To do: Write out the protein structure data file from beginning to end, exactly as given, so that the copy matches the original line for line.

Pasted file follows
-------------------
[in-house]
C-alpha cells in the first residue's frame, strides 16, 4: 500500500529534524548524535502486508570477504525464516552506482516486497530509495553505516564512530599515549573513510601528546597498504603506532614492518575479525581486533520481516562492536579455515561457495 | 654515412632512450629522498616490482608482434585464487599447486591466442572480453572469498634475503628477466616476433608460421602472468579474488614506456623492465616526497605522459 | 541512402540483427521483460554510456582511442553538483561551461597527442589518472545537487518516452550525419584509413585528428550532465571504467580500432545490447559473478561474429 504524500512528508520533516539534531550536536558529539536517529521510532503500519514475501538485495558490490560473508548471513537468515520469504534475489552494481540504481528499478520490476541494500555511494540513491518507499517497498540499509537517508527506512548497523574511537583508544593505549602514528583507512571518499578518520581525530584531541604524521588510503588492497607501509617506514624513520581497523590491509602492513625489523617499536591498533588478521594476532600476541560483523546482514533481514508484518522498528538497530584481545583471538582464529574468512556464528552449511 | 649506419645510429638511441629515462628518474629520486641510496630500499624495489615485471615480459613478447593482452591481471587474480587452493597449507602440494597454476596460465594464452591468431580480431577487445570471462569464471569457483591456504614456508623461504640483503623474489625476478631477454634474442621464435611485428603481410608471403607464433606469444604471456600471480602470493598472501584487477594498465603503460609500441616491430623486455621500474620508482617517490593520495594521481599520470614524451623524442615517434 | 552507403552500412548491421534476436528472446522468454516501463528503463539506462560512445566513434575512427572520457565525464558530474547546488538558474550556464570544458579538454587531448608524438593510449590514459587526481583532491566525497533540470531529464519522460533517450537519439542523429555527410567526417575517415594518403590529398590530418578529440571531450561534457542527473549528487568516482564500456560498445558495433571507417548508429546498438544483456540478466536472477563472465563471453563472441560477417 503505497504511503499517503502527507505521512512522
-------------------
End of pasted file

[in-house]
C-alpha cells in the first residue's frame, strides 16, 4: 500500500529534524548524535502486508570477504525464516552506482516486497530509495553505516564512530599515549573513510601528546597498504603506532614492518575479525581486533520481516562492536579455515561457495 | 654515412632512450629522498616490482608482434585464487599447486591466442572480453572469498634475503628477466616476433608460421602472468579474488614506456623492465616526497605522459 | 541512402540483427521483460554510456582511442553538483561551461597527442589518472545537487518516452550525419584509413585528428550532465571504467580500432545490447559473478561474429 504524500512528508520533516539534531550536536558529539536517529521510532503500519514475501538485495558490490560473508548471513537468515520469504534475489552494481540504481528499478520490476541494500555511494540513491518507499517497498540499509537517508527506512548497523574511537583508544593505549602514528583507512571518499578518520581525530584531541604524521588510503588492497607501509617506514624513520581497523590491509602492513625489523617499536591498533588478521594476532600476541560483523546482514533481514508484518522498528538497530584481545583471538582464529574468512556464528552449511 | 649506419645510429638511441629515462628518474629520486641510496630500499624495489615485471615480459613478447593482452591481471587474480587452493597449507602440494597454476596460465594464452591468431580480431577487445570471462569464471569457483591456504614456508623461504640483503623474489625476478631477454634474442621464435611485428603481410608471403607464433606469444604471456600471480602470493598472501584487477594498465603503460609500441616491430623486455621500474620508482617517490593520495594521481599520470614524451623524442615517434 | 552507403552500412548491421534476436528472446522468454516501463528503463539506462560512445566513434575512427572520457565525464558530474547546488538558474550556464570544458579538454587531448608524438593510449590514459587526481583532491566525497533540470531529464519522460533517450537519439542523429555527410567526417575517415594518403590529398590530418578529440571531450561534457542527473549528487568516482564500456560498445558495433571507417548508429546498438544483456540478466536472477563472465563471453563472441560477417 503505497504511503499517503502527507505521512512522